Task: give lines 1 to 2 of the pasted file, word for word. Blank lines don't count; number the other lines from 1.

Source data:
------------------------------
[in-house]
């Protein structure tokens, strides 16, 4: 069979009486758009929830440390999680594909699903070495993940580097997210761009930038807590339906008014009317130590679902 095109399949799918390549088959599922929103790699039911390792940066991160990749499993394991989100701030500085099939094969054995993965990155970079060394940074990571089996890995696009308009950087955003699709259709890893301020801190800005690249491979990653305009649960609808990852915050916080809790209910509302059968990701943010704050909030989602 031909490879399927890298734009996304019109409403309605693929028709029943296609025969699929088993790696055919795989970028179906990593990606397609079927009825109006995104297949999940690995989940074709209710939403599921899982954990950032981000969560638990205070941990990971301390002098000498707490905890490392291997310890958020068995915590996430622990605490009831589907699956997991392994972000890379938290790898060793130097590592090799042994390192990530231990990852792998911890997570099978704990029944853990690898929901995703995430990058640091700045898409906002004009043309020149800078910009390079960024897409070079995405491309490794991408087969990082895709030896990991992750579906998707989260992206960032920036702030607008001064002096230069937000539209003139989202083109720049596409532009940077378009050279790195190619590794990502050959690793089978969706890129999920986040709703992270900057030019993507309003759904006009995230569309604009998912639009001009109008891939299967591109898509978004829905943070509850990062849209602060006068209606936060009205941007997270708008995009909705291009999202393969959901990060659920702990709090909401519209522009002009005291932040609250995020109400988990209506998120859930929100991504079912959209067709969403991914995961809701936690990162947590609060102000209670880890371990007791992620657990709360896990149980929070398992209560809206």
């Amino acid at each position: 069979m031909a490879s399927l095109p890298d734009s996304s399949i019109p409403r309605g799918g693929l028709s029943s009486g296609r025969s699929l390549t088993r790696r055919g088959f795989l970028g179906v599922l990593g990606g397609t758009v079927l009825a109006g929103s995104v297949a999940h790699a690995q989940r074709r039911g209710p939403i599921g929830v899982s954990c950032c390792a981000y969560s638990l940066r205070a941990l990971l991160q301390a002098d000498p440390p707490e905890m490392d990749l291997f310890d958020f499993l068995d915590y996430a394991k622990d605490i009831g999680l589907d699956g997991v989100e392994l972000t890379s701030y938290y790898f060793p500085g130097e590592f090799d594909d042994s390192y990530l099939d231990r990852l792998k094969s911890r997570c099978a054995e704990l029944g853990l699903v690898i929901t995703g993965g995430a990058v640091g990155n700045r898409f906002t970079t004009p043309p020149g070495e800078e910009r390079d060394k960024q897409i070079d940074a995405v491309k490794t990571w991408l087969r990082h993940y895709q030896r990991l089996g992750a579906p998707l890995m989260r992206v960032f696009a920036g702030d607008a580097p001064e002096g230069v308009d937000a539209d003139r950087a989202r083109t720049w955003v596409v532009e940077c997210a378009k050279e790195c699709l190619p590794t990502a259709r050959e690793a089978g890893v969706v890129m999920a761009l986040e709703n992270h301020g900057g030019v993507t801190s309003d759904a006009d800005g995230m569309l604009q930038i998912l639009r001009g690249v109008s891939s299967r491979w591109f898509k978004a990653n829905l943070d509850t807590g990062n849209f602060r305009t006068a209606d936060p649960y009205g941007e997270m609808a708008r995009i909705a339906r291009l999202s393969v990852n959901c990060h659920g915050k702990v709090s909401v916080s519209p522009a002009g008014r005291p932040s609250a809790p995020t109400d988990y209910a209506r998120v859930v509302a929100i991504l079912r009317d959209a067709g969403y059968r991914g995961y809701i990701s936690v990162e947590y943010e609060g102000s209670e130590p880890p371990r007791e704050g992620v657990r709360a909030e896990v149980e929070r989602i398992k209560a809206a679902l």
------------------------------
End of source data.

[in-house]
């Protein structure tokens, strides 16, 4: 069979009486758009929830440390999680594909699903070495993940580097997210761009930038807590339906008014009317130590679902 095109399949799918390549088959599922929103790699039911390792940066991160990749499993394991989100701030500085099939094969054995993965990155970079060394940074990571089996890995696009308009950087955003699709259709890893301020801190800005690249491979990653305009649960609808990852915050916080809790209910509302059968990701943010704050909030989602 031909490879399927890298734009996304019109409403309605693929028709029943296609025969699929088993790696055919795989970028179906990593990606397609079927009825109006995104297949999940690995989940074709209710939403599921899982954990950032981000969560638990205070941990990971301390002098000498707490905890490392291997310890958020068995915590996430622990605490009831589907699956997991392994972000890379938290790898060793130097590592090799042994390192990530231990990852792998911890997570099978704990029944853990690898929901995703995430990058640091700045898409906002004009043309020149800078910009390079960024897409070079995405491309490794991408087969990082895709030896990991992750579906998707989260992206960032920036702030607008001064002096230069937000539209003139989202083109720049596409532009940077378009050279790195190619590794990502050959690793089978969706890129999920986040709703992270900057030019993507309003759904006009995230569309604009998912639009001009109008891939299967591109898509978004829905943070509850990062849209602060006068209606936060009205941007997270708008995009909705291009999202393969959901990060659920702990709090909401519209522009002009005291932040609250995020109400988990209506998120859930929100991504079912959209067709969403991914995961809701936690990162947590609060102000209670880890371990007791992620657990709360896990149980929070398992209560809206």